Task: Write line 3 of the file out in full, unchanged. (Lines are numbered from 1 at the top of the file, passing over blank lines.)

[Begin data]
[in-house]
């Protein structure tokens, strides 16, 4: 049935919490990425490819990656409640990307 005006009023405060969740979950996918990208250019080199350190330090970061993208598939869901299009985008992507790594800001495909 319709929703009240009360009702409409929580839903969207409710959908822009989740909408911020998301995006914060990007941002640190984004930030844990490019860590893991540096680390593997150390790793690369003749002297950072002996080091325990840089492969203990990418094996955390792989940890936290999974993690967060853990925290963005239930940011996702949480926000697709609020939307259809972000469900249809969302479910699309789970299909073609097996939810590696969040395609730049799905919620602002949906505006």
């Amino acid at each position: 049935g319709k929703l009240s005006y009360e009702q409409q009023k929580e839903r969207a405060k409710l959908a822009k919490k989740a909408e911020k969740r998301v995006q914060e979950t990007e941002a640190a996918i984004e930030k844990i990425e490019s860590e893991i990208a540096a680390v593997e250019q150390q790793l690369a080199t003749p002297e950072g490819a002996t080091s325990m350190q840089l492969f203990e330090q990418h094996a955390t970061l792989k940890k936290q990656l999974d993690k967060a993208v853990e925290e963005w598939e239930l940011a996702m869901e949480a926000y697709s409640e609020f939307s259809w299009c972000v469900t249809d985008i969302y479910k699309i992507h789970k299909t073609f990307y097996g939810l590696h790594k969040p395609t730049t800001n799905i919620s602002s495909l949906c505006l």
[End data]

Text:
């Amino acid at each position: 049935g319709k929703l009240s005006y009360e009702q409409q009023k929580e839903r969207a405060k409710l959908a822009k919490k989740a909408e911020k969740r998301v995006q914060e979950t990007e941002a640190a996918i984004e930030k844990i990425e490019s860590e893991i990208a540096a680390v593997e250019q150390q790793l690369a080199t003749p002297e950072g490819a002996t080091s325990m350190q840089l492969f203990e330090q990418h094996a955390t970061l792989k940890k936290q990656l999974d993690k967060a993208v853990e925290e963005w598939e239930l940011a996702m869901e949480a926000y697709s409640e609020f939307s259809w299009c972000v469900t249809d985008i969302y479910k699309i992507h789970k299909t073609f990307y097996g939810l590696h790594k969040p395609t730049t800001n799905i919620s602002s495909l949906c505006l």